The truth about Syria

As long as Syrians made most rudimentary gestures toward peace, consecutive US administrations, with European encouragement, overlooked its many vices.

Assad 311 (B) (photo credit: Michael Luongo/Bloomberg)
Assad 311 (B)
(photo credit: Michael Luongo/Bloomberg)
The precise number of protesters killed to date in Syria in unknown. Amnesty International has estimated 55 dead in the past week in and around the southern town of Deraa alone.
Syrian activists have posted graphic videos on YouTube documenting brutal murders at the hands of Bashar al- Assad’s security forces in additional cities, such as Sanamayn.
One eyewitness told Al-Jazeera that more than 20 protesters had been shot dead there. One or more fatalities have also been reported in the coastal city of Latakia.
The sketchiness of the reports debunk the assumption that we all now live in a global village. A regime with the requisite wherewithal can, evidently, keep a fairly serious stranglehold on news, at least temporarily. American and European news anchors, so prominent in Libya these days, will not be heading to Damascus anytime soon. So long as Assad runs Syria, they simply won’t be allowed in.
Not only has Damascus managed to keep tight control over the goings on within its borders, and to maintain a “fear regime” that had deterred even the bravest malcontents from taking to the streets until very recently, it has even managed to win positive PR. USA Today featured a somewhat bizarre Syria supplement last month. But that was nothing compared to the puff piece carried by the fashion magazine Vogue, profiling Assad’s wife, entitled “Asma al-Assad: A Rose in the Desert.”
The “breezy, conspiratorial and fun” wife of the autocrat admits to readers that “it’s a tough neighborhood” she lives in. But not to worry. We are informed that the 35-year-old first lady’s “central mission” is to change the “mind-set” of six million Syrians under eighteen and encourage them to engage in “active citizenship.”
Demonstrations denigrating hubby as a “traitor who kills his people” seem active enough, though probably not the sort of thing the “glamorous, young, and very chic” Asma had in mind.
YET WHAT one French journalist has called the Vogue article’s “surrealism” is, unfortunately, a symptom of the kind of misguided mind-set that has led the US and Europeans to pursue what has become euphemistically known as “constructive engagement” with Damascus. This meant that as long as the Syrians made the most rudimentary ostensible gestures toward peace, consecutive US administrations, with strong European encouragement, were willing to overlook its many vices.
In the summer of 2005, just over a month after Syria was forced out of Lebanon by the Cedar Revolution following 29 years of occupation, Damascus renewed its campaign against Lebanese democracy, launching a series of assassinations that targeted civil society activists, government ministers, parliamentarians and journalists. Washington issued various condemnations but did nothing.
In the winter of 2007, former US national security adviser Zbigniew Brzezinski, a strong advocate of “engagement,” was in Damascus to meet with Assad while, on the other side of town, Imad Mughniyeh, a Hezbollah commander responsible for the killings of some 250 American soldiers in the 1983 Marine barracks bombing in Beirut, was killed.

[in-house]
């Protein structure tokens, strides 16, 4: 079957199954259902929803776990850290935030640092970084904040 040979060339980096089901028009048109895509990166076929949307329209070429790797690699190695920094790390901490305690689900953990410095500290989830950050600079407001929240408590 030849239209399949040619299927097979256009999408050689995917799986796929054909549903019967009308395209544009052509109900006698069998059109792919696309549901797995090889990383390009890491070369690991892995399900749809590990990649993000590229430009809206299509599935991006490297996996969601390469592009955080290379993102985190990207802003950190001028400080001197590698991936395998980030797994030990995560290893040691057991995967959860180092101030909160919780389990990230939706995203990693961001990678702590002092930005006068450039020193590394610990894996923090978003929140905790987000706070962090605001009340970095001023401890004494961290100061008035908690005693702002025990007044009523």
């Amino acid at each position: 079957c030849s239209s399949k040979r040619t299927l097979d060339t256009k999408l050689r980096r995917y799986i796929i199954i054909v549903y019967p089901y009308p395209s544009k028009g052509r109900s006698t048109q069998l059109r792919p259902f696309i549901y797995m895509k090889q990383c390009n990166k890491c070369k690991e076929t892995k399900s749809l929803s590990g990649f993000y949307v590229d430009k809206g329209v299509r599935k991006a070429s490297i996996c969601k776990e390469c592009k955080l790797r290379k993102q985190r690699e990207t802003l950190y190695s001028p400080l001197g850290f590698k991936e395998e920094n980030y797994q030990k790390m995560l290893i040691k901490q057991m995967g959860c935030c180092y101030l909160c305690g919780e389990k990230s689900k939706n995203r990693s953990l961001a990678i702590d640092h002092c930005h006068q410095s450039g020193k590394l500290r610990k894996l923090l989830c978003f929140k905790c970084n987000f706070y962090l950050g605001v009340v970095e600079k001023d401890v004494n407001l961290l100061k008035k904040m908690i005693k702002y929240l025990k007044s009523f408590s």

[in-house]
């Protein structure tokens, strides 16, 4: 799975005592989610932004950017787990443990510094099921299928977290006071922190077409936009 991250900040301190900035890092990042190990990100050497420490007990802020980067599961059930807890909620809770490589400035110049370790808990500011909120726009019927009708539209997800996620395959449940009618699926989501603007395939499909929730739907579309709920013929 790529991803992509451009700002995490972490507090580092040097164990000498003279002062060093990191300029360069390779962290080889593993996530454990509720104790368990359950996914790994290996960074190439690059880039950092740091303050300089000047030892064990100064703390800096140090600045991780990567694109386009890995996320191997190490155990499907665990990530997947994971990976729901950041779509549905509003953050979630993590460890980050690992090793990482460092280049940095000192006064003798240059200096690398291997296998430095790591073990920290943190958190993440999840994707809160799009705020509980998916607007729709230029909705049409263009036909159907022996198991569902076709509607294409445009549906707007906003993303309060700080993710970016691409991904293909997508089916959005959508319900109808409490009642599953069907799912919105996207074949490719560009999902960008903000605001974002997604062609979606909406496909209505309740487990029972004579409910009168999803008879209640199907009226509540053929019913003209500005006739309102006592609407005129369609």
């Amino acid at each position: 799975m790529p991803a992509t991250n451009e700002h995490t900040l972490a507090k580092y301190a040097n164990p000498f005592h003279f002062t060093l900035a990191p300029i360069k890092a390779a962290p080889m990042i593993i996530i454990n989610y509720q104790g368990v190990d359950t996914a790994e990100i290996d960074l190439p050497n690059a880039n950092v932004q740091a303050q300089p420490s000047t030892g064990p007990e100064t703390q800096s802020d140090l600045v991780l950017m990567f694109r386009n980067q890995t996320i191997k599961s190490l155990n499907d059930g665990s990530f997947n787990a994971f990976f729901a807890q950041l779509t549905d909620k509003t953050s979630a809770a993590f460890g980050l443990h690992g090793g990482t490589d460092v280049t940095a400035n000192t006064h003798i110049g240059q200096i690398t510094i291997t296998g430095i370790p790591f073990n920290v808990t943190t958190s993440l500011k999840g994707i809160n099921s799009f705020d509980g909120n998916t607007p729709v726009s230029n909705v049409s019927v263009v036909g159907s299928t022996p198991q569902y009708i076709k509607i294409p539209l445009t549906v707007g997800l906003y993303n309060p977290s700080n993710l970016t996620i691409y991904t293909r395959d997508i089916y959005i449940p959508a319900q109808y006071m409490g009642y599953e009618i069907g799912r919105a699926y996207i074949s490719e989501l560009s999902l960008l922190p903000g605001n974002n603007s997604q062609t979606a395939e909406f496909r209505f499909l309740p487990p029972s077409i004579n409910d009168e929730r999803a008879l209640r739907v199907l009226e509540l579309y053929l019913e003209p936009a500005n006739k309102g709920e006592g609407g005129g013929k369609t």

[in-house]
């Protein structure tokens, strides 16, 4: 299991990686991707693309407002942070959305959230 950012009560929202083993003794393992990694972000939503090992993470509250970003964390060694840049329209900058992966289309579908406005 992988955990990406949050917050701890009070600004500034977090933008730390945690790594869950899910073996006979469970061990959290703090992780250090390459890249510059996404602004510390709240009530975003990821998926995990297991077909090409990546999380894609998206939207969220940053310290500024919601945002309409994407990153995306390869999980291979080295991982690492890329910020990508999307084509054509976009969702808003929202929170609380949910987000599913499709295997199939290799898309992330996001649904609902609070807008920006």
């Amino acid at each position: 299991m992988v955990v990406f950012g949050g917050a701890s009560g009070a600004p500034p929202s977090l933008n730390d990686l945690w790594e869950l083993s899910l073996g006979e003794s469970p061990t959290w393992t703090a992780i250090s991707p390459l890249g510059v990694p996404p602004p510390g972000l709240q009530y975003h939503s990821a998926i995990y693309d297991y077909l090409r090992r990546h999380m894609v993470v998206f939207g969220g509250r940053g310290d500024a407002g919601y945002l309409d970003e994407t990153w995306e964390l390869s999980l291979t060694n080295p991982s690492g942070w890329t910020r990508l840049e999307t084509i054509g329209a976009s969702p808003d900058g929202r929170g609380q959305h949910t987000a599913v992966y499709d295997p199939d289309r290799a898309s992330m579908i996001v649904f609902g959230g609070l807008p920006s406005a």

That Mughniyeh had traveled freely to Damascus made it obvious that Syria was providing shelter to various terrorists – from insurgents making their way to Iraq to fight US troops, to Hamas chief Khaled Mashaal, to members of Al Qaida and global jihad. And this “hosting” was being done under the nose of a visiting American dignitary.
In recent weeks, while the West has taken military action against Muammar Gaddafi, Syria has reportedly been helping the embattled despot. Libyan rebels last week brought down two Syrian fighter pilots; the Weekly Standard’s Lee Smith quoted sources stating that Syria had sent two dozen fighter jets to aid Gaddafi. Meanwhile, in the coming weeks, the special UN tribunal looking into the 2005 assassination of former Lebanese prime minister Rafik Hariri is slated to present findings which are expected to implicate both Hezbollah and Syria in the killing. Yet, inexplicably, as Damascus continues to strengthen its ties with terrorists, including Iran, the US recently reinstated its ambassador, who had been removed in 2005 after Hariri’s assassination. And on Sunday, US Secretary of State Hillary Clinton made it clear that presently America has no intention of intervening militarily in Syria.
WHILE THERE is reason to be acutely concerned that whoever or whatever replaces the Assad regime is liable to be still more hostile to the West and to Israel, it is surely long overdue to scrap the decades-old policy of “constructive engagement” with a leadership that showed a particular ruthlessness in mowing down tens of thousands of its own people on the last occasion that they dared mount a challenge to the Assad dynasty, in 1982.
The only thing “constructive engagement” seems to have achieved is to encourage a brutal regime to believe that it can continue to rule through murder and intimidation, while giving that regime the leeway to gain positive international PR. The effort to depict Assad’s Syria as some kind of enlightened, humane, reform-minded regime has rarely looked as imbecilic as it does today, with the president’s security forces doing his bidding and gunning down his people, just as they did in his father’s time.